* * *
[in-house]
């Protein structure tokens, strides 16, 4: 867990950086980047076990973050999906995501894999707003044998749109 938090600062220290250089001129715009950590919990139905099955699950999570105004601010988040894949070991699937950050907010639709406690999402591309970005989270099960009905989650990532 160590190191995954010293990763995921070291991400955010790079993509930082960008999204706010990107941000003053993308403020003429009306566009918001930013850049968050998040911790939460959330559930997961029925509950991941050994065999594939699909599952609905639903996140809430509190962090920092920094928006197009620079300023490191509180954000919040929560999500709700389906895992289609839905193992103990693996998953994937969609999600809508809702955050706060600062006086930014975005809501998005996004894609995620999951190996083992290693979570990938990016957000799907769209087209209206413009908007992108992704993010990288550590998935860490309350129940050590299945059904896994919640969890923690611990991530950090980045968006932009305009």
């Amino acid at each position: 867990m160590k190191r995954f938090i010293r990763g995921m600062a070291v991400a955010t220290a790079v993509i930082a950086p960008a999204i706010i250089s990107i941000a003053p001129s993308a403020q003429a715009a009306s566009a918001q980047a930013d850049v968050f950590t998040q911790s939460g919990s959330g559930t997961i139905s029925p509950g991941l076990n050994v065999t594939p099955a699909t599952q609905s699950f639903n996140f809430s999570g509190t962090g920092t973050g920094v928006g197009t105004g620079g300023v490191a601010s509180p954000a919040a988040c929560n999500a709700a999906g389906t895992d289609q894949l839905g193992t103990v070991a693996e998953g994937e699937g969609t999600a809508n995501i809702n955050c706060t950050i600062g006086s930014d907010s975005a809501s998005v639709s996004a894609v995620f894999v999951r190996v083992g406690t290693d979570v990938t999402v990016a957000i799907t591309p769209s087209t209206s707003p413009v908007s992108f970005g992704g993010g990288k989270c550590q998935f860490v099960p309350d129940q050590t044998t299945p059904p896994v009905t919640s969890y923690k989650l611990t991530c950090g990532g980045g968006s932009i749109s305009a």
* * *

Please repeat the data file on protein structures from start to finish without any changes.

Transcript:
[in-house]
């Protein structure tokens, strides 16, 4: 867990950086980047076990973050999906995501894999707003044998749109 938090600062220290250089001129715009950590919990139905099955699950999570105004601010988040894949070991699937950050907010639709406690999402591309970005989270099960009905989650990532 160590190191995954010293990763995921070291991400955010790079993509930082960008999204706010990107941000003053993308403020003429009306566009918001930013850049968050998040911790939460959330559930997961029925509950991941050994065999594939699909599952609905639903996140809430509190962090920092920094928006197009620079300023490191509180954000919040929560999500709700389906895992289609839905193992103990693996998953994937969609999600809508809702955050706060600062006086930014975005809501998005996004894609995620999951190996083992290693979570990938990016957000799907769209087209209206413009908007992108992704993010990288550590998935860490309350129940050590299945059904896994919640969890923690611990991530950090980045968006932009305009």
């Amino acid at each position: 867990m160590k190191r995954f938090i010293r990763g995921m600062a070291v991400a955010t220290a790079v993509i930082a950086p960008a999204i706010i250089s990107i941000a003053p001129s993308a403020q003429a715009a009306s566009a918001q980047a930013d850049v968050f950590t998040q911790s939460g919990s959330g559930t997961i139905s029925p509950g991941l076990n050994v065999t594939p099955a699909t599952q609905s699950f639903n996140f809430s999570g509190t962090g920092t973050g920094v928006g197009t105004g620079g300023v490191a601010s509180p954000a919040a988040c929560n999500a709700a999906g389906t895992d289609q894949l839905g193992t103990v070991a693996e998953g994937e699937g969609t999600a809508n995501i809702n955050c706060t950050i600062g006086s930014d907010s975005a809501s998005v639709s996004a894609v995620f894999v999951r190996v083992g406690t290693d979570v990938t999402v990016a957000i799907t591309p769209s087209t209206s707003p413009v908007s992108f970005g992704g993010g990288k989270c550590q998935f860490v099960p309350d129940q050590t044998t299945p059904p896994v009905t919640s969890y923690k989650l611990t991530c950090g990532g980045g968006s932009i749109s305009a």